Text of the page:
Minimizing the tax implications for a seller to get a property deal working

Posted on: August 3rd, 2015 by Real Estate Accountants

For SaleHow can we minimize the tax implications to a seller of a property in order to make the deal work for them?

To start, you can offer to pay the vendor less to save them taxes!

Presumably the vendor will not be keen on this idea, so you’ll need a little creativity. Sometimes, creativity will prevent deals from going through, based on our experience, so be prepared for this. But, in other cases, they are accepted. And it may be better for all involved.

I’ve summarized a few ideas here. Based on your specific situation, you will likely need much further explanation and details, and verification that they will work in your case. But this will get you thinking about some options.

  • Vendor Take Back: A vendor take back (VTB) is a commonly used technique which can spread taxes over up to five years provided different conditions are met. Essentially, the purchaser pays the vendor over time.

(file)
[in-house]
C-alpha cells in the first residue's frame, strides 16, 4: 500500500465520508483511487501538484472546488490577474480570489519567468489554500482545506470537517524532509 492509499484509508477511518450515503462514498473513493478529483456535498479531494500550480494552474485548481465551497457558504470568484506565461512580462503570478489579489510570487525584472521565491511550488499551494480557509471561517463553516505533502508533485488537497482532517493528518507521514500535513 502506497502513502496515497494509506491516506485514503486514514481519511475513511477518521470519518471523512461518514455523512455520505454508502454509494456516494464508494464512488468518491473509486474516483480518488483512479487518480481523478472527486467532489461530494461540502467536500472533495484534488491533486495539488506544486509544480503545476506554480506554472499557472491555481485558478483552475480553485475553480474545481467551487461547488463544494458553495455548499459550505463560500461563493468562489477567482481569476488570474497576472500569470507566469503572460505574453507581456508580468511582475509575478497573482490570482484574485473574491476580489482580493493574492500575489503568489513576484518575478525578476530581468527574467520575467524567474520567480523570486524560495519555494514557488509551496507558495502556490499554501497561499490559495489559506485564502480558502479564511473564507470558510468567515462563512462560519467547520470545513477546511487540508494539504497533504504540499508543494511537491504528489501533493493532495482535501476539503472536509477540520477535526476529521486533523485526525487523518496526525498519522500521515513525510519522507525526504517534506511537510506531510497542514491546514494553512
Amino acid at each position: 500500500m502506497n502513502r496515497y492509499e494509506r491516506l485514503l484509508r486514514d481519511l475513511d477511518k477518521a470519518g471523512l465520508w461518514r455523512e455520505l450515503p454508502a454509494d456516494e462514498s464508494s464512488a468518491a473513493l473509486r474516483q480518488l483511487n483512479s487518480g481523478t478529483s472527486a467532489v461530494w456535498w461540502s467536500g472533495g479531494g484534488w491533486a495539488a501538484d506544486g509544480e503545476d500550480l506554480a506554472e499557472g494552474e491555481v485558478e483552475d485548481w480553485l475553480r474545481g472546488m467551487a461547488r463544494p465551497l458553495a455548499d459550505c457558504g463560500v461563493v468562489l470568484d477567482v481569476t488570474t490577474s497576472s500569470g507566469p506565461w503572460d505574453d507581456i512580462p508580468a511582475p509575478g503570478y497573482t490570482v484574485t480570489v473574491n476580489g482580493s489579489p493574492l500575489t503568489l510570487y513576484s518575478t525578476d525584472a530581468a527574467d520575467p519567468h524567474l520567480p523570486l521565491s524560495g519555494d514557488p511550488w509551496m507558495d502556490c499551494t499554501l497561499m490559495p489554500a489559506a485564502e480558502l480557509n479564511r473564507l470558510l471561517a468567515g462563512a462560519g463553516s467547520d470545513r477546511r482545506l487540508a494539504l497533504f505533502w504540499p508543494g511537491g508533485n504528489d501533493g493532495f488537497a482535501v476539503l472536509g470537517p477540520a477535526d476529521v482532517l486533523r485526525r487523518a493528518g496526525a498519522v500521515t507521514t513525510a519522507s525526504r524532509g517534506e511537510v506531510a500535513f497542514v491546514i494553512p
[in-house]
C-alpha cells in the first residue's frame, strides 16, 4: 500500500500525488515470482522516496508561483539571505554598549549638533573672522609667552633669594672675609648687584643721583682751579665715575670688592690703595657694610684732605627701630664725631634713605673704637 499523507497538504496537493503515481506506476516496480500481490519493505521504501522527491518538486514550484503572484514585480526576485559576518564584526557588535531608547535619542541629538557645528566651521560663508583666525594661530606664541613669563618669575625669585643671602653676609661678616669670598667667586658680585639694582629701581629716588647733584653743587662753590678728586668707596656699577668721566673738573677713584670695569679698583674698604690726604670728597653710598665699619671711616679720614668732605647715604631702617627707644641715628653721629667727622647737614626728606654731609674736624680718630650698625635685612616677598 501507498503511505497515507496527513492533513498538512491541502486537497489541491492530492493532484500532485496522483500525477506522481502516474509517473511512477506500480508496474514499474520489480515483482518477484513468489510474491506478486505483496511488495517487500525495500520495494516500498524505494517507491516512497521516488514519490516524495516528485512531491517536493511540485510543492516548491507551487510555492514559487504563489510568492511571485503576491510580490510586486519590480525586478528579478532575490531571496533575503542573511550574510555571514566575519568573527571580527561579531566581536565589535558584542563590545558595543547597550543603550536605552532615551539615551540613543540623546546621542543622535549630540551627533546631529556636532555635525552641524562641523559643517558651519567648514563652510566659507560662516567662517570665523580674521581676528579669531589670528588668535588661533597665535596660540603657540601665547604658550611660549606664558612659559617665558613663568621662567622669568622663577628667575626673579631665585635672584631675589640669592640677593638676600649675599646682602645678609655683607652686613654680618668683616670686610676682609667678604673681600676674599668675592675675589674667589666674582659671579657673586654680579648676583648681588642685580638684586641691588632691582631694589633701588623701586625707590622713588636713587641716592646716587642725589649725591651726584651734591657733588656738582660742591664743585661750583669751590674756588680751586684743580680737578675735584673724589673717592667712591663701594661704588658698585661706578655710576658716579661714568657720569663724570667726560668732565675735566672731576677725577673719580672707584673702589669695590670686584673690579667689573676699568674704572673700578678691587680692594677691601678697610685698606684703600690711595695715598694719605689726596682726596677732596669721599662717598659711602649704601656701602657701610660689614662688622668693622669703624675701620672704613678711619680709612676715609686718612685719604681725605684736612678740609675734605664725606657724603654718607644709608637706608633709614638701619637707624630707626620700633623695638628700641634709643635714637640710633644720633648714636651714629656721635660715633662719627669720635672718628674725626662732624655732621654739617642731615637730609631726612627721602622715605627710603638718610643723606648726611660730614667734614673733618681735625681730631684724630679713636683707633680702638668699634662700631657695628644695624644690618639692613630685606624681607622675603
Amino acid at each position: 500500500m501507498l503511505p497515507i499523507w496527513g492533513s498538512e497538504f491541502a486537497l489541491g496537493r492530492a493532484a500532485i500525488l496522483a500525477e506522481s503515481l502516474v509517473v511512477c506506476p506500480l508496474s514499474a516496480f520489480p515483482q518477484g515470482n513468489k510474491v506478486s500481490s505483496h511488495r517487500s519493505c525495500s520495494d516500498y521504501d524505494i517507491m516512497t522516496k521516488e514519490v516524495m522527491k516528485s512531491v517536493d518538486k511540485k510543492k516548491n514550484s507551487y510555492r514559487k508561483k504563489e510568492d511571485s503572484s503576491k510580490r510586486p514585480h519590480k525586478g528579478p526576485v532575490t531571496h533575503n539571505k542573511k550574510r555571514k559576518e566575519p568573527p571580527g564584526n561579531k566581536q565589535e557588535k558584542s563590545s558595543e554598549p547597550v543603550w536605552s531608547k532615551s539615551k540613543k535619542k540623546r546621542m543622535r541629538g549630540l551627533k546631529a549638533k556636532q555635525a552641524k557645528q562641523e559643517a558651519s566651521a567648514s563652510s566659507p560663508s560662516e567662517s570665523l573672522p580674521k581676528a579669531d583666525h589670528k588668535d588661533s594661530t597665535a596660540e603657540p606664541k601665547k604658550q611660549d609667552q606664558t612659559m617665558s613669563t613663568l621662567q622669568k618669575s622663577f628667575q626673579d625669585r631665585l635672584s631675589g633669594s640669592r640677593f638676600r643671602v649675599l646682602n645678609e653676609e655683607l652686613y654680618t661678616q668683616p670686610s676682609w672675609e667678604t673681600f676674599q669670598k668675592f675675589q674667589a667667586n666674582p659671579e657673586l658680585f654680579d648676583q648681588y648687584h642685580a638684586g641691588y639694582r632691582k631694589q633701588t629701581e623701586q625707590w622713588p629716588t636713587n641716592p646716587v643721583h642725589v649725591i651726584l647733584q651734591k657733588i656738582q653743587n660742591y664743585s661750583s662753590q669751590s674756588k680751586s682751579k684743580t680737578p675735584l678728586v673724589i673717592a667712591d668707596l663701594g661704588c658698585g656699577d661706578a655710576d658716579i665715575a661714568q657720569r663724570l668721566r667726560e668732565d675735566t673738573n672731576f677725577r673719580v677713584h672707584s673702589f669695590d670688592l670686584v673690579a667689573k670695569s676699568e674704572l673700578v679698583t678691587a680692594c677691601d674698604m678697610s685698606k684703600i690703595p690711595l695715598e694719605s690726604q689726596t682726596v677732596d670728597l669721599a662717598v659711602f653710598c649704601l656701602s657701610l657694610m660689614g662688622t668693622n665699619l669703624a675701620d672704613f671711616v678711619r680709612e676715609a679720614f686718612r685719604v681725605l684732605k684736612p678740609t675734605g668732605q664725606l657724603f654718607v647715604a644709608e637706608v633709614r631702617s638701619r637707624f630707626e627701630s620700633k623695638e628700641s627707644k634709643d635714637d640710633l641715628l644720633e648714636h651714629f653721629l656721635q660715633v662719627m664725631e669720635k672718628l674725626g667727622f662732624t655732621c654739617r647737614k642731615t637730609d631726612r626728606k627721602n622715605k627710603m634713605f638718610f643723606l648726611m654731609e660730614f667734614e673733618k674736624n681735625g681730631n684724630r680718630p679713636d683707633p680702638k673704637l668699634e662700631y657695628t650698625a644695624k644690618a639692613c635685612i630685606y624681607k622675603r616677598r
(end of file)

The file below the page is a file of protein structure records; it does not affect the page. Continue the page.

• Shares vs. Property: Where the vendor has a property owned by a corporation, consider selling or buying shares of the company as compared to the property itself. This may save land transfer taxes and recapture of previously claimed capital cost allowance (depreciation), for example. There are various issues with this, but in some cases they can be satisfactorily resolved.
  • Rollover: A more progressive and cooperative arrangement can be a tax deferred “rollover.” A simple example can include: where real estate is transferred to a corporation, on a tax-deferred basis in exchange for shares of the company. Or if already in a corporation, common shares can be exchanged for fixed value shares – allowing new common share ownership to gain future growth. Over time the shares can be redeemed, or bought, or simply left there to earn dividends. This strategy is frequently used in estate and succession planning, but also has other uses. Many variations on this theme are possible so you can achieve different objectives. This type of planning is certainly limited to a smaller group of investors, but when possible this planning can be incredibly helpful, where the vendor can accept payment over time, or participate to some degree in the future profits.

These are just a few of the tax saving ideas, of which you may use a combination. Just remember, don’t try this at home. Talk to a qualified real estate accountant and lawyer first.

George E. Dube, CPA, CA

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